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43. Summary of Conclusions of a Special Coordination Meeting1

SUBJECT

  • Anti-satellite Treaty

PARTICIPANTS

  • State
  • Warren Christopher Deputy Secretary
  • Les Gelb Assistant Secretary for Politico-Military Affairs
  • Defense
  • Charles Duncan Deputy Secretary
  • Gerald Dinneen Principal Deputy Under Secretary of Defense
  • Walter Slocombe Principal Deputy Assistant Secretary for International Security Affairs
  • ACDA
  • Spurgeon Keeny Deputy Director
  • James Timbie Chief, Strategic Affairs Division
  • Robert Buchheim Head, ASAT Delegation
  • Joint Chiefs of Staff
  • LGen William Smith
  • MGen David Bradburn (Ret.) Member, ASAT Delegation
  • White House
  • David Aaron (Chairman)
  • NASA
  • Robert Frosch Administrator
  • David Williamson Assistant for Special Projects
  • NSC
  • Victor Utgoff
  • Robert Rosenberg
  • Reginald Bartholomew
  • Charles Stebbins
  • OMB
  • Al Burman
  • OSTP
  • Frank Press Director
  • Arthur Morrissey Senior Analyst
  • CIA
  • John Hicks Deputy Director for National Foreign Assessment
  • Evan Hineman Director, Office of Weapons Intelligence

Satellites Shared with Third Countries. During the second round of ASAT Talks,2 the US took the broad tactical position that all objects in space, regardless of their ownership or who uses them, should be protected under an Interim ASAT Agreement. The Soviets, on the other hand, took the narrow position that other countries should not gain an advantage from a bilateral agreement—that only space objects launched and used exclusively by the signatories should be protected. (S)

The SCC feels that the Soviet position is not wholly without merit: for example, it probably makes no sense to them to protect space objects of the PRC, so long as the PRC is not a signatory of the 1967 UN [Page 100]Treaty on Outer Space3 and will not be a party to the Interim ASAT Agreement (at least not initially). But the Soviet position is severely flawed in that it would exclude from treaty protection those multinational satellites that either the US or Soviet Union share with third countries. (S)

State, OSD, ACDA, NASA and OSTP agreed that the best and simplest treaty formulation would be one that protects space objects in which either signatory has an interest, but the agreement should be worded to leave the door open for—and, in fact, encourage—multilateral participation later on. Specifically, the US should insist that:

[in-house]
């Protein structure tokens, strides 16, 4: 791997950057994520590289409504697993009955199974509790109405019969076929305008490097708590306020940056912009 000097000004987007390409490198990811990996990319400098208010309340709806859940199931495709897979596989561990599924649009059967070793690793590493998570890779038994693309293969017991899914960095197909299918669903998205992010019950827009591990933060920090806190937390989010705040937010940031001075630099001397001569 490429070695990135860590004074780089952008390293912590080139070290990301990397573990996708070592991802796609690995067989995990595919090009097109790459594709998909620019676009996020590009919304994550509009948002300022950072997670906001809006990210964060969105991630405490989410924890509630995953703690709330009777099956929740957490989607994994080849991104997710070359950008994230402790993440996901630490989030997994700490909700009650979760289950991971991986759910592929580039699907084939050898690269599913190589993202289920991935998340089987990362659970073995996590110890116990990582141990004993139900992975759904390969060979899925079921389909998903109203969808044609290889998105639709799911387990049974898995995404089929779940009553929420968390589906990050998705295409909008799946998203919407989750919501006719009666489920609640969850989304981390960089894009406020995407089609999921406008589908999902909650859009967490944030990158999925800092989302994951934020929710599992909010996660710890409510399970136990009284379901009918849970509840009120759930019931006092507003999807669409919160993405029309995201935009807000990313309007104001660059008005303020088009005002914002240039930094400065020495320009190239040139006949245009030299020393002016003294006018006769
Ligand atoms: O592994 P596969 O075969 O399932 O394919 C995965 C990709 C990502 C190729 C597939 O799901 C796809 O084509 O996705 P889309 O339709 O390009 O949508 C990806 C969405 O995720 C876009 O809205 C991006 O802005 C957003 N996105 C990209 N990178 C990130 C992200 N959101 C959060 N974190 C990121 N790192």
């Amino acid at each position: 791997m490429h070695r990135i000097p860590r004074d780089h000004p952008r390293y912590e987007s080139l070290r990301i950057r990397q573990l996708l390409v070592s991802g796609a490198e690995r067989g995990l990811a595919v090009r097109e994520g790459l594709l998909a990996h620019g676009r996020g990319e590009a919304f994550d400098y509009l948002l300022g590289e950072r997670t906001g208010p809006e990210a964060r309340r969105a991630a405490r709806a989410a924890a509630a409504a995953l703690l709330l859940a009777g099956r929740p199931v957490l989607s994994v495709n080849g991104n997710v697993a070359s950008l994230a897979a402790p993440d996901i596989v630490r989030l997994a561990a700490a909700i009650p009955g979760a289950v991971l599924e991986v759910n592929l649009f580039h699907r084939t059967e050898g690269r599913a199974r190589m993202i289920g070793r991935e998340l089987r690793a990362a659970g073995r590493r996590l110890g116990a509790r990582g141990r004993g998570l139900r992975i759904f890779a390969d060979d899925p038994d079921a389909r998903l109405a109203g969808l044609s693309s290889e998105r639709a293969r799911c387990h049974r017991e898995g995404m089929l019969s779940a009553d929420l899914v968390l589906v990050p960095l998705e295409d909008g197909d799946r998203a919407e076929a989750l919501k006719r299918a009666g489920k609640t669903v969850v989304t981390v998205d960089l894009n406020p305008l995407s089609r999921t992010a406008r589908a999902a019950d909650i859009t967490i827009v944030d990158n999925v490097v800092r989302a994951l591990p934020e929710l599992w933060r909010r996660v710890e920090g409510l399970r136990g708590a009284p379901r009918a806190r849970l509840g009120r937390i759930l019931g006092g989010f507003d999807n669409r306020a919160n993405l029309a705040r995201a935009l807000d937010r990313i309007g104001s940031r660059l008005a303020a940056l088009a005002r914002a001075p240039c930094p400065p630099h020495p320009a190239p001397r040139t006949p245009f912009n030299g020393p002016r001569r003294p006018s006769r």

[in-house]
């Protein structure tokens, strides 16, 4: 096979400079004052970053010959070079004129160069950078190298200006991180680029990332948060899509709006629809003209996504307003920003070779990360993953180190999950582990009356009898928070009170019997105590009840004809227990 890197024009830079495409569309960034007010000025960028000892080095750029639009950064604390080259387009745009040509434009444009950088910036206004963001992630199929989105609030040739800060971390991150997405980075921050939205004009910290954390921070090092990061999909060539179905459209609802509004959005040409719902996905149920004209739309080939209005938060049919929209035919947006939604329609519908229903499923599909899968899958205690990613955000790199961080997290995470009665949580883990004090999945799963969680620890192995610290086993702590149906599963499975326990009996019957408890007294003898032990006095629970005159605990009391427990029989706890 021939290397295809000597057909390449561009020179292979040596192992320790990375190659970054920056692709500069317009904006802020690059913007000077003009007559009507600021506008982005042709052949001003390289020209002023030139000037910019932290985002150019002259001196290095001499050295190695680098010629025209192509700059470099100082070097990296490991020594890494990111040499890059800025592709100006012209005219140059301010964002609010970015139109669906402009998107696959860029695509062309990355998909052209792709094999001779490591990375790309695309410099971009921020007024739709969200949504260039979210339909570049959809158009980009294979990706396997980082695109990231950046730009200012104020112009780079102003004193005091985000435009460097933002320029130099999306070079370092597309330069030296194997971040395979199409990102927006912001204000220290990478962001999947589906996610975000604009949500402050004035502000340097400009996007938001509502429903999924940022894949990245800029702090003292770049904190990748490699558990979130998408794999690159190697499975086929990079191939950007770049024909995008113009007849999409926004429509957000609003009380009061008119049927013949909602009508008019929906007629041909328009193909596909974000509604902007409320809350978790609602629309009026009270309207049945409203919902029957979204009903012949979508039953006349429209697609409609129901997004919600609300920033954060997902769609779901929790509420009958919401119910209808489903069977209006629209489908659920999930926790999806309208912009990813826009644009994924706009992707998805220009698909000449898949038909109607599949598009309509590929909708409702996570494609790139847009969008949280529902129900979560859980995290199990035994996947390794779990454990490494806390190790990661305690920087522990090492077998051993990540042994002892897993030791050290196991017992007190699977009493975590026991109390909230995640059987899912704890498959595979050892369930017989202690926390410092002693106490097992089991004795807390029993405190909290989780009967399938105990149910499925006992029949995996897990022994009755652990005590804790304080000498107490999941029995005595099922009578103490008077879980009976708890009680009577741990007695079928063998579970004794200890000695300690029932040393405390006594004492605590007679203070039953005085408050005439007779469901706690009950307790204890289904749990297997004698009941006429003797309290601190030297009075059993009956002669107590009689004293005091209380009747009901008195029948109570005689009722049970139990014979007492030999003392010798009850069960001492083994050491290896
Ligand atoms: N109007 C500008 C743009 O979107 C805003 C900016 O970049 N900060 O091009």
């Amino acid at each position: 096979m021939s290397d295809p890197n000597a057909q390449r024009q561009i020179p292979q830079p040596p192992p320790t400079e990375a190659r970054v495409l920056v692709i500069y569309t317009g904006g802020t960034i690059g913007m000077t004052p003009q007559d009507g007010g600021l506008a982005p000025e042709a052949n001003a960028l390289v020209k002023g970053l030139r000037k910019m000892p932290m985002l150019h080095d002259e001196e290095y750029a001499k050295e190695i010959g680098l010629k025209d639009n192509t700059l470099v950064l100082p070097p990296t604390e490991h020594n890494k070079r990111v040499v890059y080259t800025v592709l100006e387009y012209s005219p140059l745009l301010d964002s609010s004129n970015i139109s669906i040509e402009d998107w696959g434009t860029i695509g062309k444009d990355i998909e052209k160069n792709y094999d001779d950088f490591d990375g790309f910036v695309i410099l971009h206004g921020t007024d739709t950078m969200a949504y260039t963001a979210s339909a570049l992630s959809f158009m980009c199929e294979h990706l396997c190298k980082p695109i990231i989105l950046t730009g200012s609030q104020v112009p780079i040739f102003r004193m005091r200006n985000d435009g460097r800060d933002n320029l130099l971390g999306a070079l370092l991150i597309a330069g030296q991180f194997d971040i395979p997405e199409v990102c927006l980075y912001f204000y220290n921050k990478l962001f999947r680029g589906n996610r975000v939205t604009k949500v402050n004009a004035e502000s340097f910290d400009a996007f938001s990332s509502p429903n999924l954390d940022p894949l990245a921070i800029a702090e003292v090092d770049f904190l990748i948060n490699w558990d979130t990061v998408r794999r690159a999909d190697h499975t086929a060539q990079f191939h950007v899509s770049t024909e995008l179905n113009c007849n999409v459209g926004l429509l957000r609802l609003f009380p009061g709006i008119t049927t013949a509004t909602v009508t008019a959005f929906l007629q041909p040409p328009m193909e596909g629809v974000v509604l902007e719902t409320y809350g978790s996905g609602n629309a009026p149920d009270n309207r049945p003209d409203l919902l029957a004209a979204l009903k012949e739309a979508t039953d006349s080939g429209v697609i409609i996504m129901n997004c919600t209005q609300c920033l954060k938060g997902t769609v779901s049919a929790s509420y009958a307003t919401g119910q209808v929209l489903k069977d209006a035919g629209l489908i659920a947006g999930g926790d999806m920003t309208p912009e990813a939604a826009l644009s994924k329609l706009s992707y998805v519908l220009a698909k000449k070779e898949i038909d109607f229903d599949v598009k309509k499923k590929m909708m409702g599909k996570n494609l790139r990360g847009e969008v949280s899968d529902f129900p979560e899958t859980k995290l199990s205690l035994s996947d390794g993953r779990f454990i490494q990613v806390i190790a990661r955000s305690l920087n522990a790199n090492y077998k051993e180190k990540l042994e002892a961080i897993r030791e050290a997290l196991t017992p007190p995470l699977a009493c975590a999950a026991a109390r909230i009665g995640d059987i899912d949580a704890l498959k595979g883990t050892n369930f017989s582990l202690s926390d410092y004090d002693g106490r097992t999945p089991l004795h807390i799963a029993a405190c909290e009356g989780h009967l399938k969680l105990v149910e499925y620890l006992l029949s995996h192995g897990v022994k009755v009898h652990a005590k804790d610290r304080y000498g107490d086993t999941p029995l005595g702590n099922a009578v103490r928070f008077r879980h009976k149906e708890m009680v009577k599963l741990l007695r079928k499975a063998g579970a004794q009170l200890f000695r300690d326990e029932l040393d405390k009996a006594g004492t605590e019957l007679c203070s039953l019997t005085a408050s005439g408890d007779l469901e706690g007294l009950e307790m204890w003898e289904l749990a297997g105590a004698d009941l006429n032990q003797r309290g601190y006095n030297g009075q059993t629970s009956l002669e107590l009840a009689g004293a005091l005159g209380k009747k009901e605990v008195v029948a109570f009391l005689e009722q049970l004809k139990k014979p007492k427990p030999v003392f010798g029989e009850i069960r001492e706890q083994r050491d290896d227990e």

(1) All space objects launched by the signatories are automatically protected unless the launching party specifically waives such protection. (TS)

(2) A space object that is launched by a third party is protected if a signatory claims it has an interest in the object. (TS)

(Procedures for accomplishing the above should be drafted by the Interagency Working Group. Such procedures should place the burden of challenging the ownership and use of a space object on the signatory that might want to take action against the object.) (TS)

The JCS asked for additional time to study the two-part formulation; they reported back on March 14, 1979 that they prefer the earlier US position that all objects in space, regardless of ownership or use, should be protected under the Interim Agreement. (TS)

“Illegal” Space objects. The Soviets have stated that they do not want “illegal” space objects that perform so-called “hostile acts” to be protected by an ASAT agreement (e.g., space objects that broadcast directly into a state without its permission, modify the environment, violate airspace, etc.) No such “illegal” objects have been identified by either side in the past, and the US has refused to discuss them with the Soviets in the abstract. (It is probably unwise to open this subject at all, if the real Soviet concern—and their ultimate target—is our intelligence-gathering satellites.) (TS)

The Soviets hinted at some flexibility on this issue during the second round of ASAT talks. They stated that the spectre of “illegal” space objects is not a pretext for retention of specialized ASAT systems, suggesting that the fundamental Soviet concern is to avoid any impression that elimination of such systems implies that they are willing to forego the principle of national sovereignty. Thus, all agreed that while we should continue to decline to discuss “hostile acts” carried out by “illegal” space objects, we should reaffirm in the preamble of an ASAT [Page 101]agreement each signatory’s right to defend itself as recognized in Article 51 of the UN Charter. (TS)

ASAT Test Suspension. All reaffirmed their commitment to a one-year, all-altitude, orbital interceptor test suspension as part of an Initial ASAT Agreement. (S)

Relation to SALT TWO. All agreed that being able to verify compliance with the SALT TWO agreement is not dependent on our reaching an ASAT agreement with the Soviets. However, it was recognized that such an agreement could provide additional reassurance, and therefore might complement the SALT ratification process. The chairman noted that the majority had reached agreement on the issues, and suggested that we consider finalizing an Initial ASAT Agreement with the Soviets prior to the US/Soviet SALT summit, provided we can do so without compromising our basic objectives. (TS)

  1. Source: Carter Library, National Security Council, Institutional Files, Box 102, SCC 148, ASAT, 3/12/79. Top Secret. The meeting took place in the White House Situation Room.
  2. See Document 41.
  3. See footnote 5, Document 39.